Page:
(07/19/2012) It's true: a leopard cannot change its spots—even after eight years! Using a computer program that looks at leopard spot patterns, researchers were able to identify the above leopard, which was snapped by an Indian photographer, with a leopard individual photographed eight years before by camera trap. This Indian leopard (Panthera pardus fusca) is known as BPL-123, and has made its home in India Bandipur Tiger Reserve.
Experts: sustainable logging in rainforests impossible
(07/19/2012) Industrial logging in primary tropical forests that is both sustainable and profitable is impossible, argues a new study in Bioscience, which finds that the ecology of tropical hardwoods makes logging with truly sustainable practices not only impractical, but completely unprofitable. Given this, the researchers recommend industrial logging subsidies be dropped from the UN's Reducing Emissions from Deforestation and Forest Degradation (REDD+) program. The study, which adds to the growing debate about the role of logging in tropical forests, counters recent research making the case that well-managed logging in old-growth rainforests could provide a "middle way" between conservation and outright conversion of forests to monocultures or pasture.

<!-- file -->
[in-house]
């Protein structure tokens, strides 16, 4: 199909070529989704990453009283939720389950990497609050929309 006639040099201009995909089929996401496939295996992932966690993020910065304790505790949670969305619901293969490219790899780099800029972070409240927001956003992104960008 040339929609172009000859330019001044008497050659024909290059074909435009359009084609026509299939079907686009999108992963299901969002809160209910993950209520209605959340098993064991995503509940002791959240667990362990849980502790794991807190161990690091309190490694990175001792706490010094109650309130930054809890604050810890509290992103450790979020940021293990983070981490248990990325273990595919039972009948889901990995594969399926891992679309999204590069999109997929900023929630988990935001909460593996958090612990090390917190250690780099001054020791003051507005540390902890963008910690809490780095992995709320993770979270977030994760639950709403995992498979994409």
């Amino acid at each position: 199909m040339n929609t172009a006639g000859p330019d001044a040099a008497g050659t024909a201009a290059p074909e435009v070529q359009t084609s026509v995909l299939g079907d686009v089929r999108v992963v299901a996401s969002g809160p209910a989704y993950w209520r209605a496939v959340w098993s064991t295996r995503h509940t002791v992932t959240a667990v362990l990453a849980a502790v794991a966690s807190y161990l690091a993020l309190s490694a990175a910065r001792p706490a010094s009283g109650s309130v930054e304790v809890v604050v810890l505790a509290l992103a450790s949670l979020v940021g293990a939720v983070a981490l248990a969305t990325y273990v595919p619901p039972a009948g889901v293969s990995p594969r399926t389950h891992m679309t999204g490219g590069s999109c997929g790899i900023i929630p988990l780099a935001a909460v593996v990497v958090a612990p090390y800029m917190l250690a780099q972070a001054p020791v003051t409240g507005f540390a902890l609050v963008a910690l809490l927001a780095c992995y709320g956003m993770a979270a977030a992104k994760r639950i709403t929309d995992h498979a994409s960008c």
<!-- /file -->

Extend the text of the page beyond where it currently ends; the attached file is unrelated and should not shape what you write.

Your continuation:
Borneo's forests face dire future from global warming
(07/18/2012) Already wracked by extensive deforestation and forest degradation, the future looks grim for Borneo's tropical rainforests, reports a new study published in the Journal of Geophysical Research-Biogeosciences.
Struggling to conserve seed biodiversity: the gaps and wisdom in current research
(07/18/2012) Biodiversity conservation is huge field, but at its heart we find something very small: the seed. From seeds come the plants we need and food for the animals we hope to conserve as well. Knowledge of seed dispersal, or how seeds are generated and move through the landscape, is essential if we are to understand the influence of human activity on biodiversity.
Better conservation requires better communication
(07/18/2012) Conservation science, though mission driven, often achieves only 'tenuous relevance' to conservation policy, asserts a recent commentary in Biological Conservation.